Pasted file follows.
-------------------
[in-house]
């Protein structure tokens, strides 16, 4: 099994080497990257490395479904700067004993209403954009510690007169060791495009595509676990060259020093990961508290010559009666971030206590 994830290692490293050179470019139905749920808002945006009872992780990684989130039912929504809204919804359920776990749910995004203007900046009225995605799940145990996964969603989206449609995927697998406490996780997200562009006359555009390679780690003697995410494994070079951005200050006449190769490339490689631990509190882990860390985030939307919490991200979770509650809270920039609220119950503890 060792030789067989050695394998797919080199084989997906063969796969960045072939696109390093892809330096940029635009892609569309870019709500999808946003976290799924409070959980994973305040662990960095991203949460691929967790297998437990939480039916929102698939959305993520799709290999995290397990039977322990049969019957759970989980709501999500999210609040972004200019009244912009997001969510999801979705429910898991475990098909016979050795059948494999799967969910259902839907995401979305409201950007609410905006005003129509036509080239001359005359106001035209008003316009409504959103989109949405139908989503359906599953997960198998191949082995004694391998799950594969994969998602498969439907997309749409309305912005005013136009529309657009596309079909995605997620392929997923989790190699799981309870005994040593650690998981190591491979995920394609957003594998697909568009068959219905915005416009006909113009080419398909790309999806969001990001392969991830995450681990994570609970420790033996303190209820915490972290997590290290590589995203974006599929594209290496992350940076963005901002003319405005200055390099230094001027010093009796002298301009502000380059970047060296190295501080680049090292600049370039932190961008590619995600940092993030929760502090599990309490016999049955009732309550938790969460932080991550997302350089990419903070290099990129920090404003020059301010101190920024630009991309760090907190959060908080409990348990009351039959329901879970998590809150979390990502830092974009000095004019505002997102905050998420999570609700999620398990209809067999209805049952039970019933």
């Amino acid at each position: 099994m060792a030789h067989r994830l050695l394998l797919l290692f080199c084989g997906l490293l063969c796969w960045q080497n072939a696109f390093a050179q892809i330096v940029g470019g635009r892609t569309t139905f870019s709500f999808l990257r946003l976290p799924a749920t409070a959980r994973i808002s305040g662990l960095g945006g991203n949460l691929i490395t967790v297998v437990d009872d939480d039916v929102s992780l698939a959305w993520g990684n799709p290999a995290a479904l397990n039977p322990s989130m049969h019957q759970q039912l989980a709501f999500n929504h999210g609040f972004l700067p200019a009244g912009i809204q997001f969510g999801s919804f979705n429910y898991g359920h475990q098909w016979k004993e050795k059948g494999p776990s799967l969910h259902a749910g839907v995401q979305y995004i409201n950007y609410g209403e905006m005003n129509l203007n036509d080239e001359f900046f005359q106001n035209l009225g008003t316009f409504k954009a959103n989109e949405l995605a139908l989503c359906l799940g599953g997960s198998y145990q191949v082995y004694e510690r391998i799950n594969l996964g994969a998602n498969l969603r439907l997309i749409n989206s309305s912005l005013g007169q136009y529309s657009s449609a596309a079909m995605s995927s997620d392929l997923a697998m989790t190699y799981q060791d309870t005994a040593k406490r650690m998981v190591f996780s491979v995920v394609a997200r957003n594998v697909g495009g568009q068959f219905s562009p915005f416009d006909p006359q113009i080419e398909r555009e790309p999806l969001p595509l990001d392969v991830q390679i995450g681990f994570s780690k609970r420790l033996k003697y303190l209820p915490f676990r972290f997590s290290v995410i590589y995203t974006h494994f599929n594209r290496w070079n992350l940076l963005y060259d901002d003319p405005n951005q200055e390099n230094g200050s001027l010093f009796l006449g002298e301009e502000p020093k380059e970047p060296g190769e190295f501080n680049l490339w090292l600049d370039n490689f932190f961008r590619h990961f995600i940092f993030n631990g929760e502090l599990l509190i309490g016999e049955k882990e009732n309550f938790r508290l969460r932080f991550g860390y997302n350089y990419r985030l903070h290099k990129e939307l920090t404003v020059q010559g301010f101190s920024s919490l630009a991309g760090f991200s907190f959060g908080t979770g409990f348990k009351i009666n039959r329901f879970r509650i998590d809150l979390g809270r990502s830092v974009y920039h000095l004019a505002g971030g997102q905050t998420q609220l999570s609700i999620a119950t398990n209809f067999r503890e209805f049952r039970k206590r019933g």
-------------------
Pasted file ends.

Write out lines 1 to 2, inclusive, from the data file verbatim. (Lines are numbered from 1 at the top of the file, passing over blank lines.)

[in-house]
């Protein structure tokens, strides 16, 4: 099994080497990257490395479904700067004993209403954009510690007169060791495009595509676990060259020093990961508290010559009666971030206590 994830290692490293050179470019139905749920808002945006009872992780990684989130039912929504809204919804359920776990749910995004203007900046009225995605799940145990996964969603989206449609995927697998406490996780997200562009006359555009390679780690003697995410494994070079951005200050006449190769490339490689631990509190882990860390985030939307919490991200979770509650809270920039609220119950503890 060792030789067989050695394998797919080199084989997906063969796969960045072939696109390093892809330096940029635009892609569309870019709500999808946003976290799924409070959980994973305040662990960095991203949460691929967790297998437990939480039916929102698939959305993520799709290999995290397990039977322990049969019957759970989980709501999500999210609040972004200019009244912009997001969510999801979705429910898991475990098909016979050795059948494999799967969910259902839907995401979305409201950007609410905006005003129509036509080239001359005359106001035209008003316009409504959103989109949405139908989503359906599953997960198998191949082995004694391998799950594969994969998602498969439907997309749409309305912005005013136009529309657009596309079909995605997620392929997923989790190699799981309870005994040593650690998981190591491979995920394609957003594998697909568009068959219905915005416009006909113009080419398909790309999806969001990001392969991830995450681990994570609970420790033996303190209820915490972290997590290290590589995203974006599929594209290496992350940076963005901002003319405005200055390099230094001027010093009796002298301009502000380059970047060296190295501080680049090292600049370039932190961008590619995600940092993030929760502090599990309490016999049955009732309550938790969460932080991550997302350089990419903070290099990129920090404003020059301010101190920024630009991309760090907190959060908080409990348990009351039959329901879970998590809150979390990502830092974009000095004019505002997102905050998420999570609700999620398990209809067999209805049952039970019933």